Hip Flexors and Pelvic Alignment
A hip flexor is not a specific muscle. In fact, the term hip flexor simply describes an action: flexing the hip joint. Flexing the hip is the motion of kicking a ball, or running, where the leg moves forward of the body. Therefore, any muscle that helps achieve this can be called a hip flexor.
If your hip flexors become shortened, your pelvis (hips) will become misaligned. When the posture of your hips changes, dramatic compensations happen elsewhere.
An Anterior Pelvic Tilt (APT) occurs when your hip flexors are so tight they overpower your glutes (bum muscles), and drag the front of your pelvis downwards.
When the pelvis rotates anteriorly, the lower back has to arch, over extending to keep your torso upright.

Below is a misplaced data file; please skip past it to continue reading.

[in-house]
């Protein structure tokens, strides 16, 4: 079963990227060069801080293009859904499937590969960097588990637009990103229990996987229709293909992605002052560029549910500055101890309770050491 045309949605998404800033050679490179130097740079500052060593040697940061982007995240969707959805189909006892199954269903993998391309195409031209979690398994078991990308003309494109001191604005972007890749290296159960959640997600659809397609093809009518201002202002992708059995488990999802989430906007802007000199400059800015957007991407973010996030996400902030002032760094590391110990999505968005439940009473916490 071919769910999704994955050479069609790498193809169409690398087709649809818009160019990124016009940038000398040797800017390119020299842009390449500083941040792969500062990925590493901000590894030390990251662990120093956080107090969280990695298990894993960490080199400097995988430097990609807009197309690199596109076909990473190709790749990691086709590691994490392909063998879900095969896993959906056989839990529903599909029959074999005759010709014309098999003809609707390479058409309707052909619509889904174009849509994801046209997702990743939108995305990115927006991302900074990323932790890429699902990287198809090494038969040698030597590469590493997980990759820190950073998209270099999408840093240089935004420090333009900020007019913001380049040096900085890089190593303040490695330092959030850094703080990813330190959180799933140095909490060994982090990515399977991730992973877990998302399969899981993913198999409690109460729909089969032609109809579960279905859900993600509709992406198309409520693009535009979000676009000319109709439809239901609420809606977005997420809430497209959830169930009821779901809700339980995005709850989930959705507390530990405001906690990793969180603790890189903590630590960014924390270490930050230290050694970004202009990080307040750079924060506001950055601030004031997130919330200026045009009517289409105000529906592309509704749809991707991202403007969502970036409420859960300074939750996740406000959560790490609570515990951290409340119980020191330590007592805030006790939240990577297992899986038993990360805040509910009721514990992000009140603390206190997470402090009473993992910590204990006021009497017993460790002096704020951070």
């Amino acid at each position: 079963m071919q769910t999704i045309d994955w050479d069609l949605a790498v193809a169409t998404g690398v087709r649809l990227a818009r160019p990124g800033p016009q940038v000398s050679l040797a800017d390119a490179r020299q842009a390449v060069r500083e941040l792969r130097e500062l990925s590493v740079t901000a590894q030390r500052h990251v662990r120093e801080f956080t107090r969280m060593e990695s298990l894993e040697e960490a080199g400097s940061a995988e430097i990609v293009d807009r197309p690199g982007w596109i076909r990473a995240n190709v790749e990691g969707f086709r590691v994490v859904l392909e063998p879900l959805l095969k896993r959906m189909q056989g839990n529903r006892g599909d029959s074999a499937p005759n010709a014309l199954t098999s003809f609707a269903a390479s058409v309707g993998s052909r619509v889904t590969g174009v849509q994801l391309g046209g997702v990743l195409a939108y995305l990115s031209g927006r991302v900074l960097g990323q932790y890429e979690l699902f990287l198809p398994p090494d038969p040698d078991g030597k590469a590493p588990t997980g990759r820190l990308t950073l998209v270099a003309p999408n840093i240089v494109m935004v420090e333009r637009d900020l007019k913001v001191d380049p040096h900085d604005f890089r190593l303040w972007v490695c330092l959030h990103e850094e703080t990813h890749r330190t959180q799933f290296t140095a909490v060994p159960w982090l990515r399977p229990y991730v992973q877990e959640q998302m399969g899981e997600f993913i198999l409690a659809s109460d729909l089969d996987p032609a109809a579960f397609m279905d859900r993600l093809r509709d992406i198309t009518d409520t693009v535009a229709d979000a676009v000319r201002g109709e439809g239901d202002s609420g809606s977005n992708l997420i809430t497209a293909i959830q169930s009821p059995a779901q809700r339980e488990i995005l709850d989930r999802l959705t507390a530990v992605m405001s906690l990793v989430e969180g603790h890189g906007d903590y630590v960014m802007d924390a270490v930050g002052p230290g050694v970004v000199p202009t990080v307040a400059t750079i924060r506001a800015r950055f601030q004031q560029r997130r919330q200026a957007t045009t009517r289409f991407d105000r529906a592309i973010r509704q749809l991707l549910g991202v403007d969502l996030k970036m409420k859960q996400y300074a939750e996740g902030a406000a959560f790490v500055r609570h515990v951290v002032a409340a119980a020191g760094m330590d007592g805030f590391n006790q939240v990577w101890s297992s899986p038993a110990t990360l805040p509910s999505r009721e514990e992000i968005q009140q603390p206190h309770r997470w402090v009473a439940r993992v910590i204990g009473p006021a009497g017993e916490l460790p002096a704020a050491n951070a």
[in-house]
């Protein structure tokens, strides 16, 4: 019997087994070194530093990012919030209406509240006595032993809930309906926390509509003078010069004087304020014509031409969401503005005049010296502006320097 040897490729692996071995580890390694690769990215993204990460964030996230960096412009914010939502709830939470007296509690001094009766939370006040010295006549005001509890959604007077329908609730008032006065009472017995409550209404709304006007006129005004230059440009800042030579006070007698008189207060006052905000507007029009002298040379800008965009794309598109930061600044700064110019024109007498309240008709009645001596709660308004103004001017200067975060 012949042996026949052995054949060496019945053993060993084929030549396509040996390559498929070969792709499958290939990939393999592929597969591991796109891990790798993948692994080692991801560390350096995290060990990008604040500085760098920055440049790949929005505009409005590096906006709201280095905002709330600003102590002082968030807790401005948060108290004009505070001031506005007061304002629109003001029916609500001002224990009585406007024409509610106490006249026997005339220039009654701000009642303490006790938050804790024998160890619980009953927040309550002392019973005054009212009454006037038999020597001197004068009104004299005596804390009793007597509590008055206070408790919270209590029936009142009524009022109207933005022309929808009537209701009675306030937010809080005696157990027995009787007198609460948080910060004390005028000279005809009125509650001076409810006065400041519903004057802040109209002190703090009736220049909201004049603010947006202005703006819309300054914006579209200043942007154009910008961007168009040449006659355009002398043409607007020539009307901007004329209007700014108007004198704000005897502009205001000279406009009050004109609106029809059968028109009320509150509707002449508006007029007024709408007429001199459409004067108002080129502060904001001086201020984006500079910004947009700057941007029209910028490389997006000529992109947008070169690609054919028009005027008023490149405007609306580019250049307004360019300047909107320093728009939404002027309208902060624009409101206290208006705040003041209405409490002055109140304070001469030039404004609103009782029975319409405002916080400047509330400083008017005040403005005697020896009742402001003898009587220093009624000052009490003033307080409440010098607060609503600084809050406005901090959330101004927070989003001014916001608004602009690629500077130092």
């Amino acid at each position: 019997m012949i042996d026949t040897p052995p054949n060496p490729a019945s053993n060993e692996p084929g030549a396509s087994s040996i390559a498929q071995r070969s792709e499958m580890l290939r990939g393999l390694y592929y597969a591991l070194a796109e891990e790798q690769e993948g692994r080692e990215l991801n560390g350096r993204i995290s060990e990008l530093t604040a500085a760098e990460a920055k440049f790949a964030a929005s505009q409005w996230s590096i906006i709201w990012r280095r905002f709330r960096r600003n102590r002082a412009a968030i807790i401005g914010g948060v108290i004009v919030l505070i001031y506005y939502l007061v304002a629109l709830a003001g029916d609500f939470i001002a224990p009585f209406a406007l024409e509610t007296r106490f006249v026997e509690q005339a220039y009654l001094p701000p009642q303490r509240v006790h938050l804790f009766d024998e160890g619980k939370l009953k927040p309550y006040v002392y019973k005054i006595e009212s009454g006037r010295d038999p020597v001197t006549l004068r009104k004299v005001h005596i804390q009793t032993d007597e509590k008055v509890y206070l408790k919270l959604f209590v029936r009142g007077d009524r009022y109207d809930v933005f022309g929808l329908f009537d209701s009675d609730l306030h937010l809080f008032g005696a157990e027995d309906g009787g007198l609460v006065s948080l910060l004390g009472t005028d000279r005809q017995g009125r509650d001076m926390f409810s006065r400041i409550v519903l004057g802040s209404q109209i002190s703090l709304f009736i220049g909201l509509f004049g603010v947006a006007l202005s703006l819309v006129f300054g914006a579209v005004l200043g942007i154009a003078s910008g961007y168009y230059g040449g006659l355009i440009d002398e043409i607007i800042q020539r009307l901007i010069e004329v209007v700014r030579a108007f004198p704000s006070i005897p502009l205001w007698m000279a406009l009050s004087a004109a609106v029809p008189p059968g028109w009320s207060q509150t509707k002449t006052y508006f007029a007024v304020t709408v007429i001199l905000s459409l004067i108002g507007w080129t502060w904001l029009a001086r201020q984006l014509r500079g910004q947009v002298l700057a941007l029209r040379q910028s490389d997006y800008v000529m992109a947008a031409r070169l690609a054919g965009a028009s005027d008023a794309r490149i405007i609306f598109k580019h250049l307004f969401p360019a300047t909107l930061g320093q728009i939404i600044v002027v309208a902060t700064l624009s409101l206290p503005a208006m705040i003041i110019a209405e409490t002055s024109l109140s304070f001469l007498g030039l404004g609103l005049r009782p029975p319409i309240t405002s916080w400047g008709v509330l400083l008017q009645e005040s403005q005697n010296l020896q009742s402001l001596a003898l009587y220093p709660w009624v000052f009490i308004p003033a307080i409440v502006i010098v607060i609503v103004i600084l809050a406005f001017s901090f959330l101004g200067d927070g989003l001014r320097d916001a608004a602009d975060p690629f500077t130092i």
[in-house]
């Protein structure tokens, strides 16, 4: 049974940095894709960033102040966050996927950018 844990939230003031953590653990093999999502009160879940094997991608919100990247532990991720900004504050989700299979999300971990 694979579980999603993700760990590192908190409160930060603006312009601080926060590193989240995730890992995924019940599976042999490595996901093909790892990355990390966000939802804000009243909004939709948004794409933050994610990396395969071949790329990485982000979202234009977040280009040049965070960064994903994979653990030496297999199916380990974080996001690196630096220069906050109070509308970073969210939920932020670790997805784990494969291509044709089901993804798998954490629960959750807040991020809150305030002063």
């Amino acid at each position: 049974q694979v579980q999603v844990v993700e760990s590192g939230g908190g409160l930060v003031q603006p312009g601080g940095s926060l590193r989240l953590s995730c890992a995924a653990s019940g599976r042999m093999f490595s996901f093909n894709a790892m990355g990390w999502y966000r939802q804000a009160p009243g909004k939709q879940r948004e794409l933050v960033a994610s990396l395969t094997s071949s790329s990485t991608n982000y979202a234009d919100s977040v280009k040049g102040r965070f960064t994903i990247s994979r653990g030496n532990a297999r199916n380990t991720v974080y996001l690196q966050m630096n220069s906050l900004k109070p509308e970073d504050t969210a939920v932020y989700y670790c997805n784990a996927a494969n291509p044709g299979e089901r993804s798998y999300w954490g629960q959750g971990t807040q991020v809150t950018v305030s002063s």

This is an incredibly common issue affecting most of us. The majority of stiff and sore lower backs are simply a symptom of exhausted back muscles, trying to compensate tight hip flexors and an APT.
If you’ve been struggling with chronic lower back pain and no one has helped you explore your pelvic alignment, there is a good chance your back is not as bad as you might think. With strategic treatment and some key exercises, fixing a pelvic tilt is more like a 5 week job than a 5 month job.